The company I worked for lost a contract and I found myself out of a job, this coincided with my father having a stroke. A former coal miner, afterwards he was unable to walk. The last two years of his life were spent in a nursing home. In the final weeks we were forced to stand helplessly by as his mind and body deteriorated. He was sixty-five when he died.
Then my strong, hardworking, capable mother was struck down by those acutely painful and crippling conditions, osteoarthritis and osteoporosis. Barely able to walk, unable to do those tasks most of us take for granted, I gave up all thoughts of returning to work to look after her.
Frankly, given all that had happened, I needed an outlet, a diversion from the harsh and brutal reality of seeing someone I loved day in, day out in indescribable pain. It would act as a safety valve and hopefuly enable me to hold on to my sanity. A tall order but I found a possible answer to my problem in of all places a television commercial.
The commercial was for the Writers Bureau and showed ordinary people like me who had dreamed of writing and who after completing the Bureau's course had achieved their goal.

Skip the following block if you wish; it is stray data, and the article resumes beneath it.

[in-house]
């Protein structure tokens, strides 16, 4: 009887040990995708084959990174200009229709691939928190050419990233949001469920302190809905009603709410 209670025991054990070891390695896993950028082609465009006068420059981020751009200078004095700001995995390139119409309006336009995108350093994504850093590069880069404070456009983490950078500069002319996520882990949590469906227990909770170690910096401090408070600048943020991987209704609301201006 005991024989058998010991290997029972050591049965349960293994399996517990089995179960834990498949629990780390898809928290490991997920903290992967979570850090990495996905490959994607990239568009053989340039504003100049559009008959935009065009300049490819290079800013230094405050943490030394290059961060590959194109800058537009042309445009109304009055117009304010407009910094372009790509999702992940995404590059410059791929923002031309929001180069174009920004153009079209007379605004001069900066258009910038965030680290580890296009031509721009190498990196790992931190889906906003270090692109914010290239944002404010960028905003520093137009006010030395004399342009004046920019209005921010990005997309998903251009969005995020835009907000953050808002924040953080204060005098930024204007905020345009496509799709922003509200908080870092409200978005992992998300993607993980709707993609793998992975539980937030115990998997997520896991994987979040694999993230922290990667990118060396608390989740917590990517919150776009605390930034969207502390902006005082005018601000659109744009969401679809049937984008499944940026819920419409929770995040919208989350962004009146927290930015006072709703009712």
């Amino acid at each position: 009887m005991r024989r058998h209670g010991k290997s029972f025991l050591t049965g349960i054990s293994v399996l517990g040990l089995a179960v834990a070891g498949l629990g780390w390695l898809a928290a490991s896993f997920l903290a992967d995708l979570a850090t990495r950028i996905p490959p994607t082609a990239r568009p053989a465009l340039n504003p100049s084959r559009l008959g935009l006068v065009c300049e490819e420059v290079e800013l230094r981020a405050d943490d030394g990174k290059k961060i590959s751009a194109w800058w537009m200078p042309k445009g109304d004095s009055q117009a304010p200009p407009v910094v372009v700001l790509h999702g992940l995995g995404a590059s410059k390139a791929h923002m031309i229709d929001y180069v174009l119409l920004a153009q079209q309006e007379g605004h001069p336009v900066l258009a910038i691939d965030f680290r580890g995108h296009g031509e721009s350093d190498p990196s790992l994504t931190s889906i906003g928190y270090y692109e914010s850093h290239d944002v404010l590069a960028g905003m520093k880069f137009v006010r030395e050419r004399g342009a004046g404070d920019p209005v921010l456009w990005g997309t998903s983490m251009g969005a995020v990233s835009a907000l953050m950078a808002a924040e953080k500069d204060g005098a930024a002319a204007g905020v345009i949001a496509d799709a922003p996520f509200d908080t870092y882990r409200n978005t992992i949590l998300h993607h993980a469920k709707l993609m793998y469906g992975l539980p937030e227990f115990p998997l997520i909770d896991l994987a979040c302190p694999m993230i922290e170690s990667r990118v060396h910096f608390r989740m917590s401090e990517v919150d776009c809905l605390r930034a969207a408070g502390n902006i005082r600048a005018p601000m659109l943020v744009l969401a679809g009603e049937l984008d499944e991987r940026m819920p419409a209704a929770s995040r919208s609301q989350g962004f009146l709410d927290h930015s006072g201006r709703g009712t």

Being of a somewhat cynical disposition I am not normally swayed by advertising, what did it for me was the claim that if by the time I completed the course I had not sold my work and recouped at least the value of the course I would get my money back. What did I have to lose? So the following day I enrolled and I have never looked back.
There were a number of key features of the program that helped me, of all people, become a bona fide writer.
Top of the list was the realisation that I was not alone in this endeavour I was about to embark on. I would receive guidance and back up every step of the way. What a relief!
Secondly, I was made aware that I was not alone in having doubts, fears and inhibitions; in fact it was perfectly normal. Knowing that I shared with others the same anxieties was both comforting and extremely cathartic. It empowered me to work through my fears – if other writers could do it, so could I.
Another important lesson I learned was professionalism. The etiquette of submission and presentation; the writing's aesthetic quality must be of the highest calibre. If it doesn't look good it won't be taken seriously, let alone read.
If I wanted to succeed I needed to learn everything I possibly could about the markets available. What the publication looked for, their style and approach. Who read them, their age, sex, interests etc. In other words it was no good second guessing who read what, I had to know.